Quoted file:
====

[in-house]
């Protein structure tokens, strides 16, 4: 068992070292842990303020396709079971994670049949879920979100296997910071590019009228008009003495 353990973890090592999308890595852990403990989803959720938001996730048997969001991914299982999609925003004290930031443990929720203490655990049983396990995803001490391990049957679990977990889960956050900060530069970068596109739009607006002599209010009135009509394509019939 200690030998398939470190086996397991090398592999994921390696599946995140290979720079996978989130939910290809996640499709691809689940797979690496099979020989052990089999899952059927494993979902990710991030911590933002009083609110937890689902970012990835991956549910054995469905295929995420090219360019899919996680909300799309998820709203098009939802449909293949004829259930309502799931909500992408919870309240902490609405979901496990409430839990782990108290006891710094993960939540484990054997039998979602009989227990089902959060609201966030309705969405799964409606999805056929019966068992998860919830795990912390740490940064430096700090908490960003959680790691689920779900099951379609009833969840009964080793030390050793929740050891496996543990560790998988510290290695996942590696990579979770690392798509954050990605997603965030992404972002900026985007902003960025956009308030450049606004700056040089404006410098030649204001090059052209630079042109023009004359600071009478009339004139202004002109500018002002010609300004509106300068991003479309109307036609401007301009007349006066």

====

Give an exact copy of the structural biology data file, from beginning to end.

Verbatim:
[in-house]
């Protein structure tokens, strides 16, 4: 068992070292842990303020396709079971994670049949879920979100296997910071590019009228008009003495 353990973890090592999308890595852990403990989803959720938001996730048997969001991914299982999609925003004290930031443990929720203490655990049983396990995803001490391990049957679990977990889960956050900060530069970068596109739009607006002599209010009135009509394509019939 200690030998398939470190086996397991090398592999994921390696599946995140290979720079996978989130939910290809996640499709691809689940797979690496099979020989052990089999899952059927494993979902990710991030911590933002009083609110937890689902970012990835991956549910054995469905295929995420090219360019899919996680909300799309998820709203098009939802449909293949004829259930309502799931909500992408919870309240902490609405979901496990409430839990782990108290006891710094993960939540484990054997039998979602009989227990089902959060609201966030309705969405799964409606999805056929019966068992998860919830795990912390740490940064430096700090908490960003959680790691689920779900099951379609009833969840009964080793030390050793929740050891496996543990560790998988510290290695996942590696990579979770690392798509954050990605997603965030992404972002900026985007902003960025956009308030450049606004700056040089404006410098030649204001090059052209630079042109023009004359600071009478009339004139202004002109500018002002010609300004509106300068991003479309109307036609401007301009007349006066």